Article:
Everyday Enviro with Elise: why brighter isn’t always better

Everyday Enviro with Elise: why brighter isn’t always better

By Elise Catterall  September 15th, 2022

The days when we would live our lives lit by just the sun, moon and stars have been long relegated to history. Artificial light – fire, candles, lamps, and then light bulbs - allowed society to progress, but as lighting, especially outdoor lighting, has become so prevalent in our cities and suburbs it has brought some unpleasant side effects.


Light pollution, which is the excessive, inappropriate, or disruptive use of artificial light at night, is not usually thought of in the same context as air or water pollution but it still has an adverse effect on the environment. We are talking about lighting from buildings and offices (interior and exterior), advertising signage, street lighting and public spaces like sports fields.

There are a few different types of light pollution:

  • sky glow, when areas (for example, cities and suburbs) are overly bright at night;

  • light trespass, when light lands where it is not planned or needed (for example, streetlights spilling through a bedroom window);

  • clutter, which is when light sources are bright, excessively clustered, and/or confusing and jarring;

  • and glare, which is basically excessive brightness.

One of the primary concerns of light pollution is the impact it has on wildlife.  Research has shown that sky glow can cause animals to travel or migrate differently and find themselves where they shouldn’t be. It can also interfere with sleeping and feeding patterns and expose some animals to predators. Nocturnal animals need night to be dark and in our urban environments, it just isn’t. A range of wildlife are specifically affected including bats, turtles, wallabies, various birds and insects, whose declining populations have been linked to light pollution.

From a climate perspective, excessive lighting consumes energy and, as lights generate heat, they increase the temperature of their environment. On top of that, research indicates that light pollution can induce trees to bud, an event that is indicative of disruption to the delicate balance of not only day and night but also the seasons themselves.

Research also suggests that light pollution adversely impacts human health, again due to the suppression of melatonin production and disruption of circadian rhythm.

Light pollution is increasingly being considered one of the more pervasive types of environmental pollution and as much of the developed world is affected by light pollution (up to 80% according to the World Atlas of Artificial Night Sky Brightness,) it is becoming a global issue.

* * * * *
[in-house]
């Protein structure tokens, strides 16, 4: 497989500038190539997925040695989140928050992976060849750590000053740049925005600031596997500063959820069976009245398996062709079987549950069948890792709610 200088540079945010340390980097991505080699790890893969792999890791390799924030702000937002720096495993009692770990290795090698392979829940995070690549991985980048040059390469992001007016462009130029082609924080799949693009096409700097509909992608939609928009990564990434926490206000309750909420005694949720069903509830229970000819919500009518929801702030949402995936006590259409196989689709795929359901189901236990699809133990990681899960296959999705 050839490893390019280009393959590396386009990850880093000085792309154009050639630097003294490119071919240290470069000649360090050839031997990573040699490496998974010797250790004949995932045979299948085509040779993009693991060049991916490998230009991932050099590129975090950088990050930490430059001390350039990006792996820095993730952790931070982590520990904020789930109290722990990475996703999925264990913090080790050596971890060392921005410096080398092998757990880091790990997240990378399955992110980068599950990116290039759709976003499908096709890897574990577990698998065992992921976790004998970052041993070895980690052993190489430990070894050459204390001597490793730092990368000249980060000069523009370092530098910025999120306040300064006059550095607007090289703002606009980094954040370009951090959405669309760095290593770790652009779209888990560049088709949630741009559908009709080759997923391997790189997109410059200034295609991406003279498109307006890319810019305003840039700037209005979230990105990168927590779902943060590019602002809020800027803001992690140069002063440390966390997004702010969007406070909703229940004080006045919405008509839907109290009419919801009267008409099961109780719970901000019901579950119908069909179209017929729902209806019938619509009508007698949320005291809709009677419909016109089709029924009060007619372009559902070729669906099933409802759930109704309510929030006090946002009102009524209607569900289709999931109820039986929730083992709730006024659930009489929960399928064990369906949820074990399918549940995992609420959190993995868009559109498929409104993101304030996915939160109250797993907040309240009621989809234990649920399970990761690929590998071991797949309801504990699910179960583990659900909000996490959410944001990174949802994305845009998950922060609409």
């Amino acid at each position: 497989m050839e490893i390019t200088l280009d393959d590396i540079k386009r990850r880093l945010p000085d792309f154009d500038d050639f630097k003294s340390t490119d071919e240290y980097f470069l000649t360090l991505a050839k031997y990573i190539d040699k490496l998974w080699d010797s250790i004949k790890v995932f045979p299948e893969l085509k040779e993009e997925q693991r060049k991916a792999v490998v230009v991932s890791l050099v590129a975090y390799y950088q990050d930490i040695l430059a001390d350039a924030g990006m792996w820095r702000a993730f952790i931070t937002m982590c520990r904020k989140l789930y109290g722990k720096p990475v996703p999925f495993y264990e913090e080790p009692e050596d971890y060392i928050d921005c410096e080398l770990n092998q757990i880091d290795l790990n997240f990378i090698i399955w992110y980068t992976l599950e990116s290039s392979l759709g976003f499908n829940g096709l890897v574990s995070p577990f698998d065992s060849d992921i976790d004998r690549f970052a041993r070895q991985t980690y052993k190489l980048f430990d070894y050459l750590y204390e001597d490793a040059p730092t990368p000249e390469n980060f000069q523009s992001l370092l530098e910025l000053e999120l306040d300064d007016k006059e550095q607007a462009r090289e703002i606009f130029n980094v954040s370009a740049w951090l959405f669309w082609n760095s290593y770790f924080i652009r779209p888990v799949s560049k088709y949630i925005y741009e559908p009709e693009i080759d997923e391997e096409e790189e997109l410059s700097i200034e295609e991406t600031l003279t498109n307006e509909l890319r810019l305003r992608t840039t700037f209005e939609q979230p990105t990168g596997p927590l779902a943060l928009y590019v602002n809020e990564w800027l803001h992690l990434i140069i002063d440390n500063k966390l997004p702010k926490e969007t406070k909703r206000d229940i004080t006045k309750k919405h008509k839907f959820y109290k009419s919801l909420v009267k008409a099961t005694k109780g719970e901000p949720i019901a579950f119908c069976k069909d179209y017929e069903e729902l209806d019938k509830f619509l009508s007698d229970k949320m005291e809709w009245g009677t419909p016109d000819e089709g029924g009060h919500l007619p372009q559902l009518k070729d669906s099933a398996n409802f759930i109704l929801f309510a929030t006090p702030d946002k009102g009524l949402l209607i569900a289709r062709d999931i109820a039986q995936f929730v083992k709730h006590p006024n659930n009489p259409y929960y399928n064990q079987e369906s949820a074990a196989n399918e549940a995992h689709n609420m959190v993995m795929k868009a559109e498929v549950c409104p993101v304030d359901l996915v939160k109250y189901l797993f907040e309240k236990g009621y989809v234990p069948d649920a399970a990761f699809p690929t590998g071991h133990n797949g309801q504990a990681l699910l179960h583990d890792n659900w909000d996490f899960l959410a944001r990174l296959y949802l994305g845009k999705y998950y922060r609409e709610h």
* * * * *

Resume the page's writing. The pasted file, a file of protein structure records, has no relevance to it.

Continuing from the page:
You can see for yourself what your local light pollution looks like by using NASA’s Blue Marble Navigator.

The good news is that we each have some level of control over light production – whether it is by only using lighting in our home environment (internal and external) when it is absolutely necessary, ensuring all outdoor lights are directed downwards and shielded to contain the light, using curtains and blinds to stop any light spilling out from inside the home or, when safety is a concern, converting outdoor (and maybe even indoor) lights to motion sensors or setting timers.  If you can influence the lighting in your work environment or community, even better. 

Lastly, choosing lower intensity bulbs can reduce energy use and carbon emissions, not to mention saving money on the way. You can read more about light pollution and things that can be done to help, here and how to take action on a wider level, here.  For detailed information about the impact of light pollution on wildlife and how to mitigate it, the Australian Government has published the National Light Pollution Guidelines for Wildlife. It’s well worth a read.


Positive Actions

Elise Catterall

Elise is a writer, photographer, and naturopath with a passion for nature. She completed a Master of Public Health in 2017 through the University of Sydney. Her photographic work focuses on flowers and plants as a way of celebrating nature. She has been writing for Planet Ark since 2017, sharing positive environment stories, personal environmental experiences and perspectives.

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